But I have a vulnerability that is threatening to imit my searches and interest. I have lived most of my life without a diagnosis, and with the firm belief that I am just a weakling, a failure, lazy, irresponsible, untrustworthy and too scared to really live. It is very very hard to silence or ignore that voice in the back of your head after hearing it for so long. And now when I venture into the debate about autism and Aspergers, every so often I come across the rather wide spread opinion that I am really a fake. Because I was not diagnosed as a child, managed to be successful in school, obtained a degree, got married and have children - surely saying I have Aspergers is just an excuse. An excuse for not facing up to my responsibilities, complaining that society does not accept me, a handy excuse for not standing on my own two feet, an excuse to complain about my own paltry struggles.

And every time I read these well articulated opinions, the little voice in my head starts shouting "I told you so!"

Why not stop reading? Because in these online communities, I have found acceptance, and every now and then the discovery that my experiences are not unique, I have found understanding and the opportunity to talk about things that I find infinitely interesting but cannot discuss elsewhere. The temptation to stay within my comfort zone here is huge, but I cannot. I will keep reading as widely as possible, and fight this stubborn voice in my head.

Wednesday, May 4, 2011

internal dialogue

don't fold your arms - smile - no, don't frown - greet the woman looking at you - no, with an audible voice - put your handbag down - is that an appropriate place? - deep breaths - ok, what now - can someone please tell me what to do - relax your hands - what am I supposed to do now - the music is so loud - move, do something - smile - where should I stand - everyone looks so efficient - hands are sweating - how long before I can leave - I feel in the way - "hi how are you!" - "fine thanks and you" - hate it - don't feel fine - don't clench your teeth - please tell me what to do - why am I here - smile - why is everybody talking so loudly - calm down - deep breaths - don't cry - can someone please help me - I want to go home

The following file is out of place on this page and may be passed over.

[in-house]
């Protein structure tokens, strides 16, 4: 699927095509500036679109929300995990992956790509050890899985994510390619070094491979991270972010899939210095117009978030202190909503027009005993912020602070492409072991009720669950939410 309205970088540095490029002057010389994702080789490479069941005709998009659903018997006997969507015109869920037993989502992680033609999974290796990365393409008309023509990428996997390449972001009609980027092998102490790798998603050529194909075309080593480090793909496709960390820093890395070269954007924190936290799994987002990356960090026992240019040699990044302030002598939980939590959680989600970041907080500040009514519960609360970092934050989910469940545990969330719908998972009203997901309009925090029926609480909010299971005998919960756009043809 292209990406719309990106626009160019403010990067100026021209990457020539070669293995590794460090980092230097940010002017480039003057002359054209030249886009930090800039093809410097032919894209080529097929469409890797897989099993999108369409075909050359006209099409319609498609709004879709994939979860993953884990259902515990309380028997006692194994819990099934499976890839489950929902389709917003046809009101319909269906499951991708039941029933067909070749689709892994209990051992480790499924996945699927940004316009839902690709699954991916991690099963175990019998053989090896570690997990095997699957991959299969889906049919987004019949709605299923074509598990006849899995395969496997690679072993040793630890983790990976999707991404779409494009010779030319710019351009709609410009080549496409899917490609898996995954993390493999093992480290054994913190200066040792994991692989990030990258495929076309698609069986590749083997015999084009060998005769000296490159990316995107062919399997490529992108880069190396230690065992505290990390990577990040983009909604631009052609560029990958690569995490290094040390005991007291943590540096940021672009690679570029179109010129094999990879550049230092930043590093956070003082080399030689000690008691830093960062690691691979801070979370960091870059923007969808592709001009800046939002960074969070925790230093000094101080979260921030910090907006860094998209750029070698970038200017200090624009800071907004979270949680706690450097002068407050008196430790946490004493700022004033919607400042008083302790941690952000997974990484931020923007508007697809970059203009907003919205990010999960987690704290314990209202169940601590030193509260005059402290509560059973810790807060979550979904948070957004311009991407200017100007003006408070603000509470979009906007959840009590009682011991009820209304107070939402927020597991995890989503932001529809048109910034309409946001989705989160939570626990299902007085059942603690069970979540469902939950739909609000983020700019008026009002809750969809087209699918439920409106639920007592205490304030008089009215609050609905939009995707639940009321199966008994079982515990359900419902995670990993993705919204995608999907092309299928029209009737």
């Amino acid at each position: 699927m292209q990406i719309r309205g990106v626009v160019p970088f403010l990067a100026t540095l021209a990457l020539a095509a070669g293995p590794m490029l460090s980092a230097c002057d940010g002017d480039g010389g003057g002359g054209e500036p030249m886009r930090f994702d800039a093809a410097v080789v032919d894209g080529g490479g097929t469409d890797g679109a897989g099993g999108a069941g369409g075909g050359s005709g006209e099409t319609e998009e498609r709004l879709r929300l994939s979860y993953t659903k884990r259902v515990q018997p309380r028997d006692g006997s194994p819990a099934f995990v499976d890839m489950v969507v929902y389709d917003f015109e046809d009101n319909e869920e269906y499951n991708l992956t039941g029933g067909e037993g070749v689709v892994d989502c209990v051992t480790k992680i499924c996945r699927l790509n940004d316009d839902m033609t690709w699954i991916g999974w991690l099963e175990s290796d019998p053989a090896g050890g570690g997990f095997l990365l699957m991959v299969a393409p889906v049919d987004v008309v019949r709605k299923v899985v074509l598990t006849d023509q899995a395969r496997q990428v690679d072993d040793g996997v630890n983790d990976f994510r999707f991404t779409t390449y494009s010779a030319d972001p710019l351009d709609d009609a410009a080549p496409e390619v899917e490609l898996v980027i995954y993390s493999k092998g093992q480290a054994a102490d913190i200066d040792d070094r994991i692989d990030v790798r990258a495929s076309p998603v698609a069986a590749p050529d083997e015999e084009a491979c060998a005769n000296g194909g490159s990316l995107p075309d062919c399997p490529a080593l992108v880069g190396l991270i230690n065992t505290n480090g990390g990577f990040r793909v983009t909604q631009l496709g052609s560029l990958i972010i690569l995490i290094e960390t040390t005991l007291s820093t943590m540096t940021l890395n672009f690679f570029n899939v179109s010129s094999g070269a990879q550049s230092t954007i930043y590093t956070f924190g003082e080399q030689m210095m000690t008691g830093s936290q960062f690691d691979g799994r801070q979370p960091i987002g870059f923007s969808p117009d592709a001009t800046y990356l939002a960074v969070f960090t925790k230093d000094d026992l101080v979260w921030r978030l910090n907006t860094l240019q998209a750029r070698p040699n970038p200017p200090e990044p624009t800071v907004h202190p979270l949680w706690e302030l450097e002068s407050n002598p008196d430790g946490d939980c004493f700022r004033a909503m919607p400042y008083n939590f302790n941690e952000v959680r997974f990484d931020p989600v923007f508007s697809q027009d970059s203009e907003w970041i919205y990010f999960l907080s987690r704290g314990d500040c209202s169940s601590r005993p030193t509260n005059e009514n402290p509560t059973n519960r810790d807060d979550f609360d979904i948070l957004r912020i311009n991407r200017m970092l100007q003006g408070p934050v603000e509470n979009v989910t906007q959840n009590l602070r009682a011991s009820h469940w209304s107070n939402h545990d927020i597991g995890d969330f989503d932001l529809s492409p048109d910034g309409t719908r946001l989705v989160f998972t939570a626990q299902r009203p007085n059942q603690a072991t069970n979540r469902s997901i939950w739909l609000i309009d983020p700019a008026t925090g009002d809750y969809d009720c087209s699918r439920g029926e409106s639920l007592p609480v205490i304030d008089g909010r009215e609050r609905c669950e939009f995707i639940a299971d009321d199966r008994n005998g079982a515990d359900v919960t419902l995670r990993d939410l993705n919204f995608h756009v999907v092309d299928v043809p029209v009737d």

Monday, May 2, 2011

Meltdown hangovers

I have coined a new term, just for myself – meltdown hangover.

I don't have frequent meltdowns. I am grateful about that, because they are draining and scary and always leaves me with this hangover. The ones I do have are always in private, and it is not something I am ready to share much about, it is too personal. And somewhat embarrassing.

But what I can share is how I feel afterwards. I think drugged would be a good word to describe it. My brain feel slow and foggy, I am more clumsy, and I feel exhausted – everything is an effort and I have to concentrate to keep moving and doing what I am supposed to do. Sometimes it feels like my hearing is affected, and there is almost always a lingering headache. It would be easier just to sleep in a silent and dark room until I feel better. Trouble with that is – the hangover often lasts for at least a day.

This may be one of the reasons why I hate crying. Crying needs to be controlled, because if for some reason I am already feeling overwhelmed or have sensory overload, crying can easily escalate into a meltdown. One preventative measure is staying around people. I cannot lose control in front of others, so that helps me stay calmer. Deep breaths, concentrating hard on something else, furiously cleaning something or digging in the garden, it all helps.

You might ask why keep the lid on all these intense feelings? After all, a good cry is supposed to help you release stress and feel better. Unfortunately I do not experience it like that. Losing control is very scary for me, and I do not feel better afterwards.